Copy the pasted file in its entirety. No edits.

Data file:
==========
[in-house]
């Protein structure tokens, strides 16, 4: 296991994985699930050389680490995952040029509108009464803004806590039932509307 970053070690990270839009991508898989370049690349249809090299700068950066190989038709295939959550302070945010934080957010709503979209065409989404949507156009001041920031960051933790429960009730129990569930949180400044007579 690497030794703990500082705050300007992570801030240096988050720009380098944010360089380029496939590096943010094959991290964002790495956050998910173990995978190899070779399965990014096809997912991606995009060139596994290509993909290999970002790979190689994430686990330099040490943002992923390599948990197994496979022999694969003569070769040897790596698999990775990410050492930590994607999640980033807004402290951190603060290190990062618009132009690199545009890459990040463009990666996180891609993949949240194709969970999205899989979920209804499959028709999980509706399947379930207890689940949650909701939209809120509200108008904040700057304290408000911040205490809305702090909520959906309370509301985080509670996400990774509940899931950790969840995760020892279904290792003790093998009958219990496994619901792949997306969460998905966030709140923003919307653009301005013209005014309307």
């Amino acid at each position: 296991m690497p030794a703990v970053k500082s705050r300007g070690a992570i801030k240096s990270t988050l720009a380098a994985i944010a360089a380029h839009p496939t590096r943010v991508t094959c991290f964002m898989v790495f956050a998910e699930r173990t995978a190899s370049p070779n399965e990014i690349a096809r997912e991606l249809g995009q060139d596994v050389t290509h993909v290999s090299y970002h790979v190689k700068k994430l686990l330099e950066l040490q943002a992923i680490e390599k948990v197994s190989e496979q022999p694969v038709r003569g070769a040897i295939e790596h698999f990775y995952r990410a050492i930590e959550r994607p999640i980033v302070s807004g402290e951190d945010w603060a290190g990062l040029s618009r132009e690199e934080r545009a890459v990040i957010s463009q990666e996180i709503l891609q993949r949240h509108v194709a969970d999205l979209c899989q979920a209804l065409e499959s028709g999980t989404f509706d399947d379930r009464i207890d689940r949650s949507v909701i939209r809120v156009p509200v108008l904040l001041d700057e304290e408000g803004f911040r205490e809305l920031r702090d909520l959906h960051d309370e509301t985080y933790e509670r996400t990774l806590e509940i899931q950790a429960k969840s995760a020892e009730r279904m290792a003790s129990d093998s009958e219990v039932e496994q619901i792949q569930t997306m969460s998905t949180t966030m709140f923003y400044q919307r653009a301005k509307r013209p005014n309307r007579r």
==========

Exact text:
[in-house]
């Protein structure tokens, strides 16, 4: 296991994985699930050389680490995952040029509108009464803004806590039932509307 970053070690990270839009991508898989370049690349249809090299700068950066190989038709295939959550302070945010934080957010709503979209065409989404949507156009001041920031960051933790429960009730129990569930949180400044007579 690497030794703990500082705050300007992570801030240096988050720009380098944010360089380029496939590096943010094959991290964002790495956050998910173990995978190899070779399965990014096809997912991606995009060139596994290509993909290999970002790979190689994430686990330099040490943002992923390599948990197994496979022999694969003569070769040897790596698999990775990410050492930590994607999640980033807004402290951190603060290190990062618009132009690199545009890459990040463009990666996180891609993949949240194709969970999205899989979920209804499959028709999980509706399947379930207890689940949650909701939209809120509200108008904040700057304290408000911040205490809305702090909520959906309370509301985080509670996400990774509940899931950790969840995760020892279904290792003790093998009958219990496994619901792949997306969460998905966030709140923003919307653009301005013209005014309307």
């Amino acid at each position: 296991m690497p030794a703990v970053k500082s705050r300007g070690a992570i801030k240096s990270t988050l720009a380098a994985i944010a360089a380029h839009p496939t590096r943010v991508t094959c991290f964002m898989v790495f956050a998910e699930r173990t995978a190899s370049p070779n399965e990014i690349a096809r997912e991606l249809g995009q060139d596994v050389t290509h993909v290999s090299y970002h790979v190689k700068k994430l686990l330099e950066l040490q943002a992923i680490e390599k948990v197994s190989e496979q022999p694969v038709r003569g070769a040897i295939e790596h698999f990775y995952r990410a050492i930590e959550r994607p999640i980033v302070s807004g402290e951190d945010w603060a290190g990062l040029s618009r132009e690199e934080r545009a890459v990040i957010s463009q990666e996180i709503l891609q993949r949240h509108v194709a969970d999205l979209c899989q979920a209804l065409e499959s028709g999980t989404f509706d399947d379930r009464i207890d689940r949650s949507v909701i939209r809120v156009p509200v108008l904040l001041d700057e304290e408000g803004f911040r205490e809305l920031r702090d909520l959906h960051d309370e509301t985080y933790e509670r996400t990774l806590e509940i899931q950790a429960k969840s995760a020892e009730r279904m290792a003790s129990d093998s009958e219990v039932e496994q619901i792949q569930t997306m969460s998905t949180t966030m709140f923003y400044q919307r653009a301005k509307r013209p005014n309307r007579r």